The Culprit
This is the guy that’s dead-to-rights guilty. Mike Rice. Gerry Sandusky. The players at Ohio State. These are the guys that did something wrong, the evidence has damned them, and there’s no way for them to wriggle out of culpability. Every NCAA scandal has its grey areas, but this character ends up being about as black-and-white as the scandal becomes. The only people siding with him are probably his friends and direct family. And even they have a tendency to jump ship. This character always, ALWAYS gets fired. That is, unless they are no longer there.

The Negligent Superior
I already mentioned Jim Tressel and he’d go right here. Tressel and Joe Paterno and Tim Pernetti. Every culprit has a boss who clearly should have handled things differently, or at least known more about what was going on. The tricky thing with these guys, though, is that it’s never clear how much they DID know. In every instance, the spectrum of public opinion is broad ranging from “he knew nothing” to “he knew everything and looked the other way”. And every one of these opinions, due to the behind-closed-doors nature of these scandals, don’t have nearly enough evidence to substantiate them. After the dismissal of the culprit, this guy is usually the next to go.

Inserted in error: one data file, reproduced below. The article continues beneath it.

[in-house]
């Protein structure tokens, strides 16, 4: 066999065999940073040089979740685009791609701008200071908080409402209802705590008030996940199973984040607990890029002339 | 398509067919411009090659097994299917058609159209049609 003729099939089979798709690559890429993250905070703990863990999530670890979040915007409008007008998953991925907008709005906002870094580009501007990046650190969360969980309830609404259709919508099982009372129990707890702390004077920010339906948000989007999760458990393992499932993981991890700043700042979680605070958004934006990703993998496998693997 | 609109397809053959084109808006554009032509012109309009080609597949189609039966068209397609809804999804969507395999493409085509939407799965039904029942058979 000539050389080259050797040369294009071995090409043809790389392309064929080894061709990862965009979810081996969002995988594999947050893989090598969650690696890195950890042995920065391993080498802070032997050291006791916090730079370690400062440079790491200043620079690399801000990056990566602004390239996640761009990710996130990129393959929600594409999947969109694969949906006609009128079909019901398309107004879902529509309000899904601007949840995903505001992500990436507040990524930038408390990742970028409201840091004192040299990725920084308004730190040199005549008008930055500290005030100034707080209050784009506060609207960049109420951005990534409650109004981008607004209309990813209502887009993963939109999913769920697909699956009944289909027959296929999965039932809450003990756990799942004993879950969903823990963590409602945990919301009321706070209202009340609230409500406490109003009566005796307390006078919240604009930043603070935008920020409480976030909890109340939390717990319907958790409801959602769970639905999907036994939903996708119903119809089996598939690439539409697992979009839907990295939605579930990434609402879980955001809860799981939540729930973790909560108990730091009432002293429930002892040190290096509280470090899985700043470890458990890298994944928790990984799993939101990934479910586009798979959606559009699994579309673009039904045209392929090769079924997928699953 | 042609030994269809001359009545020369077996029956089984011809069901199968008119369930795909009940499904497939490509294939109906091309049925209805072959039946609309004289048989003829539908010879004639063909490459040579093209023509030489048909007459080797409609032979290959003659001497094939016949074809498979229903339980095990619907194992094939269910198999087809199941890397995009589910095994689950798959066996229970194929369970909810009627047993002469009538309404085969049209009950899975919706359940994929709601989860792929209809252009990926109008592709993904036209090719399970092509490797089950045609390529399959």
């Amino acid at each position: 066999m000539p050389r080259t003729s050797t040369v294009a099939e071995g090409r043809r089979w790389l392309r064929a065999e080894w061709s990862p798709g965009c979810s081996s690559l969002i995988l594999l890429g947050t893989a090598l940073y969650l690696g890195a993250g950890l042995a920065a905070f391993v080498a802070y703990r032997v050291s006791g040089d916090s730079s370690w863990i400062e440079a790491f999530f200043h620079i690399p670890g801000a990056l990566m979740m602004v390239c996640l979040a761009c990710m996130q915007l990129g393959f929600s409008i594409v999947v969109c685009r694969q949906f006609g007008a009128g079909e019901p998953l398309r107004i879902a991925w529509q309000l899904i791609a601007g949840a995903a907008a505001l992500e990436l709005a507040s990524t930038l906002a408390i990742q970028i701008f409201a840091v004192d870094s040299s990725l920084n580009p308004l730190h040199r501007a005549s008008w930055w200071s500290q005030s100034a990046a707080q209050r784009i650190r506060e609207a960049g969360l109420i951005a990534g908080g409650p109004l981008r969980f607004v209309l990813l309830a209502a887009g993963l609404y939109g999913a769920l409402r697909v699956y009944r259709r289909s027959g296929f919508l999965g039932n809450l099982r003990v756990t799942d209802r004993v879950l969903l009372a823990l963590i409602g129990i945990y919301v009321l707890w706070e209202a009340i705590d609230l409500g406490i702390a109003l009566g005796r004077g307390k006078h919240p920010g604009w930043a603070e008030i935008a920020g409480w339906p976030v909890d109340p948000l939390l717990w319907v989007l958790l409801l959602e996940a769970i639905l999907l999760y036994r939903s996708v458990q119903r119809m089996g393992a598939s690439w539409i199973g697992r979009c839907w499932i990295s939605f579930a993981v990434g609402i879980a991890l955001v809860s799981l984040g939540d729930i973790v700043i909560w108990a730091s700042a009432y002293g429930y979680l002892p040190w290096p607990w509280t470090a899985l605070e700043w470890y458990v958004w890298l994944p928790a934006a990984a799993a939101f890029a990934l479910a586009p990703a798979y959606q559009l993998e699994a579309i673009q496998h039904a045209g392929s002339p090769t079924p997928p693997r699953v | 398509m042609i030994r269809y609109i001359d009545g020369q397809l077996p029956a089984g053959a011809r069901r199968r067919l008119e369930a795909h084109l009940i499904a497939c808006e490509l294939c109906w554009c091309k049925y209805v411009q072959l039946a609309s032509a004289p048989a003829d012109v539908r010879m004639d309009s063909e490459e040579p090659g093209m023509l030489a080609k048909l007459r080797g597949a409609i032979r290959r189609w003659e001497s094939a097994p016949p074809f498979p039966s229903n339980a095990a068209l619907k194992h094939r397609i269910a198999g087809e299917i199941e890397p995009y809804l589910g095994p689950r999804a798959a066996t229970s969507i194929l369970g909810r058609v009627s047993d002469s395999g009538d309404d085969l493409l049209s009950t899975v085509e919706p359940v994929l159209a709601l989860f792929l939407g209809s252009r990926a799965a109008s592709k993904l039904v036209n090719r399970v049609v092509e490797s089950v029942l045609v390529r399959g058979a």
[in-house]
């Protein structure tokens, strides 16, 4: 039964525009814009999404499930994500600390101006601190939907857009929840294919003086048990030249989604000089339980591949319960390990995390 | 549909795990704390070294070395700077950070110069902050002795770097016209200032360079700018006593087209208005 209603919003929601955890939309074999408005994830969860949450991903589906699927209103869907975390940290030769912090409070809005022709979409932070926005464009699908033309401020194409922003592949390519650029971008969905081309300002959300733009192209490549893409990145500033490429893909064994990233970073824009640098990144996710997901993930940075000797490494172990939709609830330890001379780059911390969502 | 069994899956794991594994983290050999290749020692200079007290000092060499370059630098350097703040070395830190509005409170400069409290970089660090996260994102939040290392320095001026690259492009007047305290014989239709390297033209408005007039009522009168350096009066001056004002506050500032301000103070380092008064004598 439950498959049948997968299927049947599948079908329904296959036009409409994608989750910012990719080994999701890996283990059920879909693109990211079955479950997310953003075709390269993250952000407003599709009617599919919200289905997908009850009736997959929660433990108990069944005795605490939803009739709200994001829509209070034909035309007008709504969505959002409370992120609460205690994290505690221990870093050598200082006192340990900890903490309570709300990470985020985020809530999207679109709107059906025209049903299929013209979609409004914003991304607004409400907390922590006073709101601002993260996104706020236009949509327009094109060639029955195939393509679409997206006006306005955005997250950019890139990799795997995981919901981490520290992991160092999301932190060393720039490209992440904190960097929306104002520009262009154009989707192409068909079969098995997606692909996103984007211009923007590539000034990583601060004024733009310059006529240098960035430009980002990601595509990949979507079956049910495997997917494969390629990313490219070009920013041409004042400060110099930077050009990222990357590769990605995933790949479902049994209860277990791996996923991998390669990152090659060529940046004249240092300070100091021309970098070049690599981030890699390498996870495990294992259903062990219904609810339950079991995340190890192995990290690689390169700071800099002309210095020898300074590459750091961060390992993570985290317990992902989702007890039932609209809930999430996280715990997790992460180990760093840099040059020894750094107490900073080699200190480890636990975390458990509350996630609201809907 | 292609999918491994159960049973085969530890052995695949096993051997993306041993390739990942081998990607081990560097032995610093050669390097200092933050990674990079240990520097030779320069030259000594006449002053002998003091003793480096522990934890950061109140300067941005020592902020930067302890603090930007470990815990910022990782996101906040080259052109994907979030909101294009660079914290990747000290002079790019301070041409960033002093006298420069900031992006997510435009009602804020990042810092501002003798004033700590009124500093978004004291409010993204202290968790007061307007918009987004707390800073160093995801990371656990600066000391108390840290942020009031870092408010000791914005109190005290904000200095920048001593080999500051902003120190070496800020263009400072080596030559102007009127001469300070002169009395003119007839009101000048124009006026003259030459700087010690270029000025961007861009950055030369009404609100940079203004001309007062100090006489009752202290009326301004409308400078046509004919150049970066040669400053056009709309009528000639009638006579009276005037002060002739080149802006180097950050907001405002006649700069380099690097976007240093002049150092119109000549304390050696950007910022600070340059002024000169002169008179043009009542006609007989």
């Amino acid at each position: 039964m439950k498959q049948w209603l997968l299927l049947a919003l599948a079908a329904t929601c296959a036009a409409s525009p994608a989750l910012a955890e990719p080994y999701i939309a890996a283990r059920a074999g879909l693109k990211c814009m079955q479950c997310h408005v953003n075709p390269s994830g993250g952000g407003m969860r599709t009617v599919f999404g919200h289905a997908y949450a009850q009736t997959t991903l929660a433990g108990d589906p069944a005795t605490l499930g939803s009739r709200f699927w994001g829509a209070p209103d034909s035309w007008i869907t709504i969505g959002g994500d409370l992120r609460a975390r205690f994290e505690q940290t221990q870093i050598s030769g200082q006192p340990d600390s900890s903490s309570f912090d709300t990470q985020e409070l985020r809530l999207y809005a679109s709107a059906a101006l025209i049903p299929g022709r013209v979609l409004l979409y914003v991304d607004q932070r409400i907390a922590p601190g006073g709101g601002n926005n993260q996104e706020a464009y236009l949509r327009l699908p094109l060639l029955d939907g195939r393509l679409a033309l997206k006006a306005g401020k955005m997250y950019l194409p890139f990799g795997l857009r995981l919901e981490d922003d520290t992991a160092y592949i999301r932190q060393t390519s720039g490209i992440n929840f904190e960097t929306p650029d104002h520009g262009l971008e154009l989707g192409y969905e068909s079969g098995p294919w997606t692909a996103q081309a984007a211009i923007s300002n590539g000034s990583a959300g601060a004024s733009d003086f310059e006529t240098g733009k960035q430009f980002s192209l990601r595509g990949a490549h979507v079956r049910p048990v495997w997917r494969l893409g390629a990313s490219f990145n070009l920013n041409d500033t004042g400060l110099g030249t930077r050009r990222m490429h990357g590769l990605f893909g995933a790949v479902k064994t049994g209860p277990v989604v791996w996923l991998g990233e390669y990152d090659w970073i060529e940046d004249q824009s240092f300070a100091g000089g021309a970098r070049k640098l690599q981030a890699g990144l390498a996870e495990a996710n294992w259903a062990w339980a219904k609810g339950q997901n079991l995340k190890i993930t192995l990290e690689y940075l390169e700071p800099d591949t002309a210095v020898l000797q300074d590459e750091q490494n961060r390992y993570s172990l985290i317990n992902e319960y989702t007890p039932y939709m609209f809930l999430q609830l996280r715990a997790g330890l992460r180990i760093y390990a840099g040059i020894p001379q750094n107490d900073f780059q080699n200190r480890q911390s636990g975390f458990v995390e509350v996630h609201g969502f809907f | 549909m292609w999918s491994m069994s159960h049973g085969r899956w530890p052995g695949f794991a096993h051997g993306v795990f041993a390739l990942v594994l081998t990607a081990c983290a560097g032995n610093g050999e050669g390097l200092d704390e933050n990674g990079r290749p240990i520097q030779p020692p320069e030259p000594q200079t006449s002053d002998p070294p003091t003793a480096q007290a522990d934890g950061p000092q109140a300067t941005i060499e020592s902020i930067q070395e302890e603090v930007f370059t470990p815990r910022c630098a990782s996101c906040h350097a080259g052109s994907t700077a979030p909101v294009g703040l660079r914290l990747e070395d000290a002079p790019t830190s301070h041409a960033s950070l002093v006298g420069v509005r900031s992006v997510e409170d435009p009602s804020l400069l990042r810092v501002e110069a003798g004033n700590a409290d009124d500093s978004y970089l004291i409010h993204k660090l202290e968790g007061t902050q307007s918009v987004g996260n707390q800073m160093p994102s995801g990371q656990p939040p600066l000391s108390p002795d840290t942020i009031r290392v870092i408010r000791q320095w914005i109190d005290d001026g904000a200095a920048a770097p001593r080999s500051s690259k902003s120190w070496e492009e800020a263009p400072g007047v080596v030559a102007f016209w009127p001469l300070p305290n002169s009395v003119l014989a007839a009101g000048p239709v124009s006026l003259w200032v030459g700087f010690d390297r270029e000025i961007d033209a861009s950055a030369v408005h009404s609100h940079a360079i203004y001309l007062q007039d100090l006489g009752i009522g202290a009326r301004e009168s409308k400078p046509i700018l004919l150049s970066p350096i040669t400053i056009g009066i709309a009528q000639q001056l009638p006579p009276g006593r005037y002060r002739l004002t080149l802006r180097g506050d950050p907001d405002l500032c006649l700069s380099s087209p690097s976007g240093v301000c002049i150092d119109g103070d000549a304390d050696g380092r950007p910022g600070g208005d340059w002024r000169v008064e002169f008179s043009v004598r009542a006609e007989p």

The Failed Cover Up
All of these scandals revolve around the fact that the infraction in question happened sometime in the past. Manti Te’o didn’t realize Lennay Kekua wasn’t real and come running for the news cameras. Gerry Sandusky didn’t get caught molesting kids and the school immediately ostracized him and had him arrested. Mike Rice didn’t call one of his players a f***ot and get fired on the spot. Someone above them, sometimes a GROUP of people above the culprit, would rather have a pedophile or an errant coach on staff than face the public with the problem laid out before them. So when the public DOES find out about it, it’s always at a later date and we’re always left saying, “How could they hide something like this?”

Photo courtesy The Washington Post

Photo courtesy The Washington Post

The Loosely-Connected Tragic History